Until I removed the heavy conduit from the exterior of the mast I could not examine it properly. Removing the conduit was a tacky business, because the tapes binding it to the mast had perished, causing them to become very sticky. The conduit was also held to the mast with a vulcanized material which was an extremely effective adhesive. I had to vigorously scrape it off with a sharp knife.
I found that rainwater had penetrated the varnish in many places causing slight degradation of the wood and staining. At the foot of the mast there was a small gap between two panels where the epoxy had failed, and elsewhere there were similar, but smaller gaps. None of them were serious, and I shall be able to fill them with epoxy.
Leather sheathing around the mast had opened up through chafing from the boom and sail. I extracted the copper tacks that kept the leather in place and I found that part of the mast was in pretty good shape, except the tack holes did it no favours. I shall have to fill them by inserting cocktail sticks cut flush with the surface of the wood.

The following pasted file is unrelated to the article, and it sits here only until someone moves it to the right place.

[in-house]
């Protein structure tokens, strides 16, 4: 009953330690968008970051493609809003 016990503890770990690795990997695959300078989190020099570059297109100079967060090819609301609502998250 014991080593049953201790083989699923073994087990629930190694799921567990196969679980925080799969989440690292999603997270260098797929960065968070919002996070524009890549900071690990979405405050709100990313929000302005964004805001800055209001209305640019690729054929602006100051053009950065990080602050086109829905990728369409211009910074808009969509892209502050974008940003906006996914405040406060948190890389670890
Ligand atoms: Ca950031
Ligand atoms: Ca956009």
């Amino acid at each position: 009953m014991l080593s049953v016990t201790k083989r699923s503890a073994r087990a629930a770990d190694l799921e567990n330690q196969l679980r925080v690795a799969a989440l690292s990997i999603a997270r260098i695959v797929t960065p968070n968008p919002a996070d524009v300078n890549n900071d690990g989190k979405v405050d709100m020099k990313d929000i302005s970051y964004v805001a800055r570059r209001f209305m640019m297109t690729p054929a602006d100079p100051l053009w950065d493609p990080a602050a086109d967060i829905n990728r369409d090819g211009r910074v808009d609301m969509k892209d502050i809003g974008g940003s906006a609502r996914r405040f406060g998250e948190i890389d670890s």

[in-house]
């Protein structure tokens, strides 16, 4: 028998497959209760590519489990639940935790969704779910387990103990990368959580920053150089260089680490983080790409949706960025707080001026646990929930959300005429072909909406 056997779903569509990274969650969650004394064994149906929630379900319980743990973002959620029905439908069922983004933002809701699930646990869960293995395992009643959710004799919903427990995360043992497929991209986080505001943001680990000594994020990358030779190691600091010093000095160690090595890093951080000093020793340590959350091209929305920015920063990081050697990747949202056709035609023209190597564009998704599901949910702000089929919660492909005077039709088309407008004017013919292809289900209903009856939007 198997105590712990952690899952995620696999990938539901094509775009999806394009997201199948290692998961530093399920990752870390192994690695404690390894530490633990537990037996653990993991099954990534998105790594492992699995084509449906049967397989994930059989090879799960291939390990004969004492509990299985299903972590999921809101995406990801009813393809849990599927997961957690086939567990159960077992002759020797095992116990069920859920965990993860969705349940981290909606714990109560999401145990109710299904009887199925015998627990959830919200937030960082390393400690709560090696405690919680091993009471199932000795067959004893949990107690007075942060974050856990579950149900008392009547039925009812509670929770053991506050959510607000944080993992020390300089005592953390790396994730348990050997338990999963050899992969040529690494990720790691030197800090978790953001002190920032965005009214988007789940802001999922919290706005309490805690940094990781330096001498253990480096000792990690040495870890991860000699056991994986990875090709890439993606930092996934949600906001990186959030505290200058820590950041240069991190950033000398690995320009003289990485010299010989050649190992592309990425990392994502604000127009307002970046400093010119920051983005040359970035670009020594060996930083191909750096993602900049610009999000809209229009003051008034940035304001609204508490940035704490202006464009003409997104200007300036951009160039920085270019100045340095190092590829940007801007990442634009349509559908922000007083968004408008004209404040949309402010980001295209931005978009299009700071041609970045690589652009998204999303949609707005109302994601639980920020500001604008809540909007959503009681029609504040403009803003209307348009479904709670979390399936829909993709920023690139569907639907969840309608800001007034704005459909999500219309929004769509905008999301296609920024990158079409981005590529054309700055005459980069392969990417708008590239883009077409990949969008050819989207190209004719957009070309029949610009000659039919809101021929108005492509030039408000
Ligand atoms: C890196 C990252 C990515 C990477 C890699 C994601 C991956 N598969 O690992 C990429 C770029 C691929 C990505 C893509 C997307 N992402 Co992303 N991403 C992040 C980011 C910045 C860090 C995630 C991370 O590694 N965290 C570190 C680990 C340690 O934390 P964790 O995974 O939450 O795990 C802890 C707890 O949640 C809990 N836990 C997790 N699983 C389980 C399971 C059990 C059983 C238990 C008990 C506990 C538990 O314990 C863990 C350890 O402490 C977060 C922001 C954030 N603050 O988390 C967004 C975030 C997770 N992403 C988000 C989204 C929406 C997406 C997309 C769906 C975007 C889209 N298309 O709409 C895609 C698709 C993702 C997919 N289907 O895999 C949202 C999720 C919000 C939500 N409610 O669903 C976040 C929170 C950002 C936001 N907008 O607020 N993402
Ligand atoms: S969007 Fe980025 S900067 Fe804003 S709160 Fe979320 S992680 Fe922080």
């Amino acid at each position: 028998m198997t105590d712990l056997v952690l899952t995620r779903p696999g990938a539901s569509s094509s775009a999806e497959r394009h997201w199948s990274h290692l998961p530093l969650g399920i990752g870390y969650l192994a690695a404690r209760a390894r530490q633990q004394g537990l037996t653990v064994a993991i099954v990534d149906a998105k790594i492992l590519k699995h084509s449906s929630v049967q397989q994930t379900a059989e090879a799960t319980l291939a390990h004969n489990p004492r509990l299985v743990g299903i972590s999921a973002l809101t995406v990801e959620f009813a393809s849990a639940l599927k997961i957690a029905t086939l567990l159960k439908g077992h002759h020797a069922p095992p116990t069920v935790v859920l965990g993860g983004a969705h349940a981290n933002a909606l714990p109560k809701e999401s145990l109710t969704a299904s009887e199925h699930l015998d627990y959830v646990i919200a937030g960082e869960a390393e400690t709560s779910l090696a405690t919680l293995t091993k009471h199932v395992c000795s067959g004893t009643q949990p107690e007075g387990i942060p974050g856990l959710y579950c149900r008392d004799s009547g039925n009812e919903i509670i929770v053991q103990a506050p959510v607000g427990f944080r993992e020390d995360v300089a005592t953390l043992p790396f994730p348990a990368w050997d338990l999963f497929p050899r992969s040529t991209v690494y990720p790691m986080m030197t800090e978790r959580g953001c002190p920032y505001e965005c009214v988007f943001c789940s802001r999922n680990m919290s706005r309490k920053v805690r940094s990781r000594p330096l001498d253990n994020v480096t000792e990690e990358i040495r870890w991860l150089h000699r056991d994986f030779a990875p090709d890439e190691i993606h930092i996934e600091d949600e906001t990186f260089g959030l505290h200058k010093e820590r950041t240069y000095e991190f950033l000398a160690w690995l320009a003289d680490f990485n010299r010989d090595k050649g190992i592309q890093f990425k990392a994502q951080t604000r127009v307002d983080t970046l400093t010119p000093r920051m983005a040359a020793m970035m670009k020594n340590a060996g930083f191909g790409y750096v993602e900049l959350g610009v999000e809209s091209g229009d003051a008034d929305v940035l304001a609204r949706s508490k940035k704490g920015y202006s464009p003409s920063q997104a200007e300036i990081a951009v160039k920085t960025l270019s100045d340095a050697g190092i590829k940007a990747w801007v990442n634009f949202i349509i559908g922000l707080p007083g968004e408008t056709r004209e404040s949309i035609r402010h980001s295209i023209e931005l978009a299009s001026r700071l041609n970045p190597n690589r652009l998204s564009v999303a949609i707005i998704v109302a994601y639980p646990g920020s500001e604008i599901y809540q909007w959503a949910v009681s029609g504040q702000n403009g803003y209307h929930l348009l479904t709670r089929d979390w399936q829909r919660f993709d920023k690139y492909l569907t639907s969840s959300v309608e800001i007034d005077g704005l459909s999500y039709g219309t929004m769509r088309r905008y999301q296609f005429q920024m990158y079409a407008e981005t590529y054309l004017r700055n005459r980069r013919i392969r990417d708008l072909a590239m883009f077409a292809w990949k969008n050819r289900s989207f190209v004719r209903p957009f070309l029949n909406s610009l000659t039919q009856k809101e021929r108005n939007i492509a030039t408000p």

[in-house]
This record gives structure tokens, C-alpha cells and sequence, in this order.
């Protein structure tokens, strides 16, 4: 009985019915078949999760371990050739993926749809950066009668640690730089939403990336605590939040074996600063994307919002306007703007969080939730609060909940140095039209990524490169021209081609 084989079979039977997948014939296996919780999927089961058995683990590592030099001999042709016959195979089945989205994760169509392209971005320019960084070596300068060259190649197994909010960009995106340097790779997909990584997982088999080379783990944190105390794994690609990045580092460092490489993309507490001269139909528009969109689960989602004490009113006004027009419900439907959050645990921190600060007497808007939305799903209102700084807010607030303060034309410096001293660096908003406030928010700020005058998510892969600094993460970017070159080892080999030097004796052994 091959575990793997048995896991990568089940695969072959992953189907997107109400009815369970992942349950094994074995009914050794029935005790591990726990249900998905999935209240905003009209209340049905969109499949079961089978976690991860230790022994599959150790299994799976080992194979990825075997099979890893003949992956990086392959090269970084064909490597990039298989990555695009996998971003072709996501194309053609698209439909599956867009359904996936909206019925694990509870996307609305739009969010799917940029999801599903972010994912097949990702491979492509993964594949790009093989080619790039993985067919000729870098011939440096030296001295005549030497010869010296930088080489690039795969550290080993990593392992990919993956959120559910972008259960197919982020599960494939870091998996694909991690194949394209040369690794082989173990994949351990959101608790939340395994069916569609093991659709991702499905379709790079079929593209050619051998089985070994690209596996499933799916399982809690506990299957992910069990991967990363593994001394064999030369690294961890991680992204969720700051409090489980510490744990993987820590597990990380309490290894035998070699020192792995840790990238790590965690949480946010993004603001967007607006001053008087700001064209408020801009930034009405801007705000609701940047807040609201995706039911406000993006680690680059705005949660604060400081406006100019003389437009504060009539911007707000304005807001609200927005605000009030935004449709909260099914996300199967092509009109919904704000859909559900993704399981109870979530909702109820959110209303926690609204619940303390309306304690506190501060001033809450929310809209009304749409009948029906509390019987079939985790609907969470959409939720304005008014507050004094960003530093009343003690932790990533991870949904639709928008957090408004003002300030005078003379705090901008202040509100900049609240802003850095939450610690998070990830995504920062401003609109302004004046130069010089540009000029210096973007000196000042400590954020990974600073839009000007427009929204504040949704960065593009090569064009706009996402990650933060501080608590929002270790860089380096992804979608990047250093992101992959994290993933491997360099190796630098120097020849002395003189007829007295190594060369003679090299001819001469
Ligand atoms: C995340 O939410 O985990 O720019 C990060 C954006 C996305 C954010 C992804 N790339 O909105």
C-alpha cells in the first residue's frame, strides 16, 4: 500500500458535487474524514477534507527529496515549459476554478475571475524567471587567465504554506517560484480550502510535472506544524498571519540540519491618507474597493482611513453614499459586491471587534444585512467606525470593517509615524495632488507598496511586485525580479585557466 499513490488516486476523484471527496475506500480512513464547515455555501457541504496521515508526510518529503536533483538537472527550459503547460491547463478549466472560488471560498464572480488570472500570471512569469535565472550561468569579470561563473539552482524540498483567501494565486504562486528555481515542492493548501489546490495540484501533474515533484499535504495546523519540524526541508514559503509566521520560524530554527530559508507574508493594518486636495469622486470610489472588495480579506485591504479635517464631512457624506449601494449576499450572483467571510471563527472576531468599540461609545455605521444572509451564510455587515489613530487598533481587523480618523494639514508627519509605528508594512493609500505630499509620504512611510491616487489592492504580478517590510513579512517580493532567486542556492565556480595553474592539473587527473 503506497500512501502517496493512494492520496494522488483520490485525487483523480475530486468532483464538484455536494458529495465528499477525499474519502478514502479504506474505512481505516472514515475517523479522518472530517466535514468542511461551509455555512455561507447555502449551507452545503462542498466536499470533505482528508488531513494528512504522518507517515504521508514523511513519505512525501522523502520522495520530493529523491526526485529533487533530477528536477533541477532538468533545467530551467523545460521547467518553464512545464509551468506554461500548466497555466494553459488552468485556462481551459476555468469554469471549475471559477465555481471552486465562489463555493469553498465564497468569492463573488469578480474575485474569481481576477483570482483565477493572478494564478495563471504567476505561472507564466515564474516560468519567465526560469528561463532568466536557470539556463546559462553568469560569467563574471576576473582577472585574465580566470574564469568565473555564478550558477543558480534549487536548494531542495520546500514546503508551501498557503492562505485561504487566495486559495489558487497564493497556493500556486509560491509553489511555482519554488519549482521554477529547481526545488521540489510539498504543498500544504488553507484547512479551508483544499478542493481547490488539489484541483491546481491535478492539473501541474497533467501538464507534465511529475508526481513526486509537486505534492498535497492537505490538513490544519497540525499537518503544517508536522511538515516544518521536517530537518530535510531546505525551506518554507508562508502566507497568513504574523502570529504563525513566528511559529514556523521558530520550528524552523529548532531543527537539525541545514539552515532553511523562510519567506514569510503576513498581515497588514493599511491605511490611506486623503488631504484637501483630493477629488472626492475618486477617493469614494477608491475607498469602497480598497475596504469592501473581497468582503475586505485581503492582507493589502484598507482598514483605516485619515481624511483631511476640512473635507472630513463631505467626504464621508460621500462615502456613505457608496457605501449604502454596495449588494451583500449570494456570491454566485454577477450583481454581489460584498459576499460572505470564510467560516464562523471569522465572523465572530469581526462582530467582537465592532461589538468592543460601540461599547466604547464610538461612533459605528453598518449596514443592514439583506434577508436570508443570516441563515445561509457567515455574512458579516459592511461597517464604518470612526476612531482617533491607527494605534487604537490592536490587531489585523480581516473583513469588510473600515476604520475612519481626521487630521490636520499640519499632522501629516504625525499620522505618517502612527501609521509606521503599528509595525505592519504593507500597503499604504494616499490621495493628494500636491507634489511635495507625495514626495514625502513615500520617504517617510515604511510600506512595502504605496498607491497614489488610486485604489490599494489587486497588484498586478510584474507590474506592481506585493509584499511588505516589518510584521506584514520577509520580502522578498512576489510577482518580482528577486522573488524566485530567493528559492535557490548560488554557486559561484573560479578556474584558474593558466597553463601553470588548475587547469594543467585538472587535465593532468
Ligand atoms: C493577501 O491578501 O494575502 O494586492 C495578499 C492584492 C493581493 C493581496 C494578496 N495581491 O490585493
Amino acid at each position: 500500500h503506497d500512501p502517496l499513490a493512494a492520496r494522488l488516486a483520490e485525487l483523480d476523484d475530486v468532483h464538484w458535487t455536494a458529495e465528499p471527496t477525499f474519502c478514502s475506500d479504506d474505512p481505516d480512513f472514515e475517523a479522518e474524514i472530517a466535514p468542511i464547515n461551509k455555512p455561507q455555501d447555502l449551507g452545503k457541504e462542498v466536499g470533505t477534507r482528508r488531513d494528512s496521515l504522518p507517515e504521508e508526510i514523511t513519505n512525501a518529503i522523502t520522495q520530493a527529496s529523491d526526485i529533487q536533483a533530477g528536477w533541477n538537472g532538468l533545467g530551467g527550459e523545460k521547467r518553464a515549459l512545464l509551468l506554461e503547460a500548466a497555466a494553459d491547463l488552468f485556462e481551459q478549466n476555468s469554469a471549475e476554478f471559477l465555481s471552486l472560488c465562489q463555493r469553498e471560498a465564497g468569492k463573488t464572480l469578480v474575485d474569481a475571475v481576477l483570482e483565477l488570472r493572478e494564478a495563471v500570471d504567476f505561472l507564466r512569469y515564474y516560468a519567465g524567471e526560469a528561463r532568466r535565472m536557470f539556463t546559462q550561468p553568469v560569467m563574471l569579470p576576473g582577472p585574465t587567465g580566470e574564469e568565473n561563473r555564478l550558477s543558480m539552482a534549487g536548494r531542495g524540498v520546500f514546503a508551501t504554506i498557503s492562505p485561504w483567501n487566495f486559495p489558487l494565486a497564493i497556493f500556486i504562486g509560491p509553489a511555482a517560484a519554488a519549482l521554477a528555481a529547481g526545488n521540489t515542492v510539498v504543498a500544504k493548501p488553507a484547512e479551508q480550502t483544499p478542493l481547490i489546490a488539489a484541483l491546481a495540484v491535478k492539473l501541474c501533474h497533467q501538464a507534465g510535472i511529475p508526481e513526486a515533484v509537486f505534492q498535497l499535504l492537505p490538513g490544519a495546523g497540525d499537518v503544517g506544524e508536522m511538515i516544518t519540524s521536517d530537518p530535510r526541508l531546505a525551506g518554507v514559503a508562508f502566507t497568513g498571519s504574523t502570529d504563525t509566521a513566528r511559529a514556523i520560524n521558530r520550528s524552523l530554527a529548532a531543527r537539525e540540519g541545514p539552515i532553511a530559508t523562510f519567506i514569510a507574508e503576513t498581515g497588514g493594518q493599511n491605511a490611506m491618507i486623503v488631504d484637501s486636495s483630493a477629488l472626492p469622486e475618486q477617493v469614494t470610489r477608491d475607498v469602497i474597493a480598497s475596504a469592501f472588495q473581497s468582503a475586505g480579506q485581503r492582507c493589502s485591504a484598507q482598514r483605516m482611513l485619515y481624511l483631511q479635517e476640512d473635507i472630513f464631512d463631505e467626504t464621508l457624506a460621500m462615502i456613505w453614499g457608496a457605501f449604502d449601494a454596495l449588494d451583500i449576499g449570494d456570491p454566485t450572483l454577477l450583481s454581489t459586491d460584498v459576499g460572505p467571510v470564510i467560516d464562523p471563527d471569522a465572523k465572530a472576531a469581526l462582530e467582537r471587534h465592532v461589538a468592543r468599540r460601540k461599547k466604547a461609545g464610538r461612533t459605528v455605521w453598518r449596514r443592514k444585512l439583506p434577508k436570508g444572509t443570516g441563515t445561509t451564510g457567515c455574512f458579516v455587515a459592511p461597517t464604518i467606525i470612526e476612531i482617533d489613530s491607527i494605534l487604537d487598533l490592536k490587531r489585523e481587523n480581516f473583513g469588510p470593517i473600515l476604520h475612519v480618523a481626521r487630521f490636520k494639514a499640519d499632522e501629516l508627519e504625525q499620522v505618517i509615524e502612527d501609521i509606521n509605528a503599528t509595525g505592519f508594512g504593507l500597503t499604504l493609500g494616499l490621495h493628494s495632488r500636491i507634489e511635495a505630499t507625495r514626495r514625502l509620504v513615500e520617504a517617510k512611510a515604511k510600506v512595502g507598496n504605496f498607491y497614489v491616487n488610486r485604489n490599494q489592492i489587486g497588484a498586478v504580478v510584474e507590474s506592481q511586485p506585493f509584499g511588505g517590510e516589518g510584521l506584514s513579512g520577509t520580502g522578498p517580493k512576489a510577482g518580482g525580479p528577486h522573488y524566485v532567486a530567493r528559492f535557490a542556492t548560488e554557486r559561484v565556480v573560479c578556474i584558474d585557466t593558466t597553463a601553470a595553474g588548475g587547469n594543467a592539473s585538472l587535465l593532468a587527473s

After sanding and scraping the mast for approximately four hours, I had it looking fairly smart. I shall do more sanding before coating it with several layers of paint. Varnish looks great, but it requires constant upkeep. Paint is far more protective and is easier to maintain.
Tomorrow I shall look at the steering system to ascertain why it is very stiff to operate. Most probably this is caused by cheap galvanized blocks seizing. I’ll also examine two rowlocks that are mounted on the transom for the yuloh, one of which is jammed.
I’ve had another look at the boom and yard, and I have found that they are not seriously warped.
Well, I’ve made a start at getting the boat as I shall want her.